Bacon-Wrapped Bread Sticks
Wendy Lindly

24 (4 1/2") hard sesame seed bread sticks
12 slices of bacon, cut in half
1 C grated Parmesan cheese
2 tsp garlic powder

Preheat oven to 350 degrees. Wrap bacon around bread sticks. Lay on parchment paper-lined cookie sheet. Bake for 15 minutes, or until bacon's done. Remove from oven and cool to handle. Roll in cheese mixture and put on serving plate.

I will be at these swaps today:


Sunday, November 8, 2009

Menu for the Week

I was traveling some last week and posted this blog using a laptop that I'm not as used-to as my trusty old computer in my office/storage closet at home. Ahhh, it's good to be home and blogging in my little cubbyhole, again! Hope you had a fun-filled weekend. Hubby and I enjoyed an evening out with friends at the Annual Arts for All Fundraiser Saturday. It was held at Cameron University this year, and as usual, the folks who planned it did an excellent job; it's always an exciting event.

I'm hoping to get caught up this week on some things that got behind while I was will be busy, but I'm sure that if I stick to my to-do list, I'll get to everything. I am so glad that you cannot see my kitchen's planning looks like Mount Scott out at the Wichita Mountains. There are both stacks of papers and cookbooks that I bought recently, along with coupons to clip, school papers and recipes to file and to try-out. It is just a piled-up mess that needs attention; yes, it will be on the top of one of the to-do lists! Here's my menu plan for the week:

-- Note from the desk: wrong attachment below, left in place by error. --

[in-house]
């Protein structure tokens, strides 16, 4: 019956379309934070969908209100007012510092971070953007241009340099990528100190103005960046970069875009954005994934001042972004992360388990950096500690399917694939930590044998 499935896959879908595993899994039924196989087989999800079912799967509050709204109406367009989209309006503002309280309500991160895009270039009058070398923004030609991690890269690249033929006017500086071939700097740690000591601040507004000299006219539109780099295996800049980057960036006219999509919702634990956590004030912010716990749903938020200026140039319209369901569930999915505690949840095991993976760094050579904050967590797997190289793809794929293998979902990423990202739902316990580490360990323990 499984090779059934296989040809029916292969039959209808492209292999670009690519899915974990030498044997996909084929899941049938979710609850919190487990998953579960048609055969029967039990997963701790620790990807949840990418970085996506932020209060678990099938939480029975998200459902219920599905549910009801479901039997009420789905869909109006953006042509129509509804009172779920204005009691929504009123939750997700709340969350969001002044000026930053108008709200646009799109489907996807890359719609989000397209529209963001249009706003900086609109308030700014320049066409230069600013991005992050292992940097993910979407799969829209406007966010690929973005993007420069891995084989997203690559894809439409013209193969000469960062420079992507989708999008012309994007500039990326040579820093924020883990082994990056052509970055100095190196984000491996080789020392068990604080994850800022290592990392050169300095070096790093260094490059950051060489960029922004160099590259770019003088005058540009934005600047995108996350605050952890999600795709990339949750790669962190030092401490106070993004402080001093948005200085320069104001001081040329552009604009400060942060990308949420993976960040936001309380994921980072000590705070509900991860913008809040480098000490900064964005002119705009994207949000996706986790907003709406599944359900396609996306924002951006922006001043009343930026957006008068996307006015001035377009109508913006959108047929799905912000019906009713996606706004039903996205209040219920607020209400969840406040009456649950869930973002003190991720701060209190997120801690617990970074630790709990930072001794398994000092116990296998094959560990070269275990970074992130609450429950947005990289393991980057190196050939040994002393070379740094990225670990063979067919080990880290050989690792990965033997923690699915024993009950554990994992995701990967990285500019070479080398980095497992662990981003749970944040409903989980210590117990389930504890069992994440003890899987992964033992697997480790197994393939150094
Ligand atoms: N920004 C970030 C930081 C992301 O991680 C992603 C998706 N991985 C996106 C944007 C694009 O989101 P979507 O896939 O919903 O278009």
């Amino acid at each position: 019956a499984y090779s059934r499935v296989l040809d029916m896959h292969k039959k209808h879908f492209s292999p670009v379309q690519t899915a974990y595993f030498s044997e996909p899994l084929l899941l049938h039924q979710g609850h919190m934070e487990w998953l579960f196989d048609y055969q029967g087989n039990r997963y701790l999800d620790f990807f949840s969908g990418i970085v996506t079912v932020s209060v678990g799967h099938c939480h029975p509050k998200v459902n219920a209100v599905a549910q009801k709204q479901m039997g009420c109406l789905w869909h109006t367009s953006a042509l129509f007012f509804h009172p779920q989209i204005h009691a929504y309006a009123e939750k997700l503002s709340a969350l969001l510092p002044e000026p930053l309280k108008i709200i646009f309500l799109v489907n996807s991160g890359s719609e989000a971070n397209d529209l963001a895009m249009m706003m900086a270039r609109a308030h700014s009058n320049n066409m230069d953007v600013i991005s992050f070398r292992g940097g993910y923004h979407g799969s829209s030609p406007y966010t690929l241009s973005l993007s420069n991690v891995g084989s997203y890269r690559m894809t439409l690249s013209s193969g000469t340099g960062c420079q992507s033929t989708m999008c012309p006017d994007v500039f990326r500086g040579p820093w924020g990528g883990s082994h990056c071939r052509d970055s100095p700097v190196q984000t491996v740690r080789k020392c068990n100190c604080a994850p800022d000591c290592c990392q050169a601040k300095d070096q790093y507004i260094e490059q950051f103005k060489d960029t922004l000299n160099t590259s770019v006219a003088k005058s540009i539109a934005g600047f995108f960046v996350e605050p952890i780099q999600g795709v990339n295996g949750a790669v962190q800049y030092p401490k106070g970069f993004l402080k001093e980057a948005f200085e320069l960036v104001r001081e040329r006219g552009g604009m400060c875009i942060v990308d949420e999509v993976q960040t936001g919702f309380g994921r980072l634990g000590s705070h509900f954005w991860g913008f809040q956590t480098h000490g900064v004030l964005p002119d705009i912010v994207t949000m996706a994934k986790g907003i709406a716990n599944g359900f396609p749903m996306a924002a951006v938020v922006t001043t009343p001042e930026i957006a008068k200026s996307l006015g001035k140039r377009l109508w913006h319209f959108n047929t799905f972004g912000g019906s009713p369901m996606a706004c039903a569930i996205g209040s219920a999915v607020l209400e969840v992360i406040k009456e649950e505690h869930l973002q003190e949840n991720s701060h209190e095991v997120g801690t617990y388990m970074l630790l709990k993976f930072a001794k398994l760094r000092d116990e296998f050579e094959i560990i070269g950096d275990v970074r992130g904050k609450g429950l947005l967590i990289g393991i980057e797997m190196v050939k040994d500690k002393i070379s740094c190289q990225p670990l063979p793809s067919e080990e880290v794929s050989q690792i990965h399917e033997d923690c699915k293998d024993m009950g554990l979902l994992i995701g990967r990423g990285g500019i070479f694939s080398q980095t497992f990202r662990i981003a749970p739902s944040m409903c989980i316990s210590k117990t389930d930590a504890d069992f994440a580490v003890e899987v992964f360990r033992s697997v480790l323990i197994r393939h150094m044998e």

Monday, Nov. 9

Baked Steak and Gravy
mashed potatoes
glazed carrots
(leftover Johnny Hoosier Cake from the weekend)

Tuesday, Nov. 10

Roasted Chicken Salad (w/boiled egg)
Hot bread

Wednesday, Nov. 11

Beef and Noodles
Spinach Casserole

Thursday, Nov. 12

Baked Fish
Broccoli Au Gratin

Friday, Nov. 13

Pasta Fagoli

Saturday, Nov. 14

Irish Oatmeal

Sunday, Nov. 15

Homemade Pizzas
veg. plate

Leftover Buffet!

I will be joining Orgjunkie today for MPM

Friday, November 6, 2009

The Madison County Cookbook